This brings us to the next area of improvement: ammunition. We are currently in another of the rolling series of ammo shortages that have become commonplace over the past decade. Given the nature of the world today, I would not bet on this improving anytime soon. Nonetheless, if your goal is to push your rifle past the distances at which you typically shoot, try to use bullet weights that are on the heavy side respective to your bore size and twist rate. For example, in 5.56 NATO rifles, we see that 69- to 77-grain projectiles fly best out of 1:7- and 1:8-inch-twist barrels. So long as your barrel stabilizes heavier bullets and the ammunition is of consistently good quality, lean on that for your longer-range needs.
The importance of using a solid rifle support increases exponentially with distance. If you can tolerate a full-time bipod on your rifle, that setup will serve you well. However, if you are like me—mainly using bipods in static positions—then you have to come up with alternatives. A soft pack makes an excellent prone rest so long as it is high enough to provide clear lines of sight and bore while keeping your chest low to the ground. For hasty support, I will rest on a rifle’s magazine all day long and not miss a beat. Wrapping the support arm into a sling is just as helpful while prone as it is in other positions. Flat-belly shooting with nothing but arms and elbows for support requires more practice, but it is a skill worth mastering if you want to connect at long range without a rifle rest.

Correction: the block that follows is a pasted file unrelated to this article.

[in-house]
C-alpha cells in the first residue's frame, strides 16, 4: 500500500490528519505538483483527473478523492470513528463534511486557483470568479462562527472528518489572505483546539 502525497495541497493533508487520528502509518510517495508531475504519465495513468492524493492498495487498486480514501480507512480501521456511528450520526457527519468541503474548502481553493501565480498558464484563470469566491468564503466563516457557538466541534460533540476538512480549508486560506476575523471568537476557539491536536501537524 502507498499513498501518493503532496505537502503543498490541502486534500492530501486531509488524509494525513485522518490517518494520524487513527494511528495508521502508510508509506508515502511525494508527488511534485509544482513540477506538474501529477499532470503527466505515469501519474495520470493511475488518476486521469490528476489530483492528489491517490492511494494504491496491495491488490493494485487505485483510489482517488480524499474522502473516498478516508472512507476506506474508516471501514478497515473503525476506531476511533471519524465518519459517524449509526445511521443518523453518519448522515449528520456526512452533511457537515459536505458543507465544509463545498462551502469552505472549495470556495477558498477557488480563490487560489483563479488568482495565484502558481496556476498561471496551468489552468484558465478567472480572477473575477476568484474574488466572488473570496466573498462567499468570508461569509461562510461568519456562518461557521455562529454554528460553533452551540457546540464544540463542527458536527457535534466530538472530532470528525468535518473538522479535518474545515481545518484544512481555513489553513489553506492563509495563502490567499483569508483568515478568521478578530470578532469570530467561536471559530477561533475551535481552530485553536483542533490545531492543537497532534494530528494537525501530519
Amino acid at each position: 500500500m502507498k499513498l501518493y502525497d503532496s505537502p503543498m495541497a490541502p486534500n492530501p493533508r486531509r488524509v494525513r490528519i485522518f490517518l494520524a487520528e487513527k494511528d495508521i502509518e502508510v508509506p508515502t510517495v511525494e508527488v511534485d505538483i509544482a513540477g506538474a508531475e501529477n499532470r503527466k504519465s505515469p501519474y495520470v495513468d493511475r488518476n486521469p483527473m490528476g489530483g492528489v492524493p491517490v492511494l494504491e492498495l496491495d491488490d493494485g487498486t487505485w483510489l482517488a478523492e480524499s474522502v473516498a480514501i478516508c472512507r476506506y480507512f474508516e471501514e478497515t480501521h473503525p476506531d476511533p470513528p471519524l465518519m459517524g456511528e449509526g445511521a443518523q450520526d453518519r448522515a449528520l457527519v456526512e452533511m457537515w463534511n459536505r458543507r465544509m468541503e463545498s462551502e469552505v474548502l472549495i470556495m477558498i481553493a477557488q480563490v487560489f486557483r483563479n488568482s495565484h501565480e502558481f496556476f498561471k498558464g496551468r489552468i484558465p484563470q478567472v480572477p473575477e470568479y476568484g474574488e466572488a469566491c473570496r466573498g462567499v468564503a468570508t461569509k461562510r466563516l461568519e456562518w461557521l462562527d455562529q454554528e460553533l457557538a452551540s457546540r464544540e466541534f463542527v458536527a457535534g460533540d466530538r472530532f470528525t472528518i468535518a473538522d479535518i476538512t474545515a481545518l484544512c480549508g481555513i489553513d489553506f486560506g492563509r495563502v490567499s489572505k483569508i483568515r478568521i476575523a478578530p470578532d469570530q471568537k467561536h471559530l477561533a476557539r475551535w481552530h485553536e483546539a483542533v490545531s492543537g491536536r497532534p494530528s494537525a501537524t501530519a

That last “P” word—practice—is the final piece of this puzzle. Fortunately, the well-aimed, slow fire which works best at extended distances will help to limit consumption of precious ammunition supplies while you spend time honing your skills. Instead of trying to shave tenths of seconds off of split times, concentrate on making every shot count. Go to school on missed shots so that your follow-ups will connect. Reactive targets help to signal hits when gathering aiming data, especially if you are shooting solo. Ranges that allow you to shoot paper at all distances will assist in fine tuning your holds and gauging proficiency.
A friend or range buddy acting as a spotter will help speed the process, further reducing the amount of ammo needed to figure out where to aim at specific distances. Lastly, record data such as brand and weight of ammunition used, atmospherics, holdovers and wind holds at each distance and any other information that could be useful in the future. While other tools may help you gain additional distance, working on these core aspects of improving your long(er) range game will help set you well on your way to becoming a “long ranger.”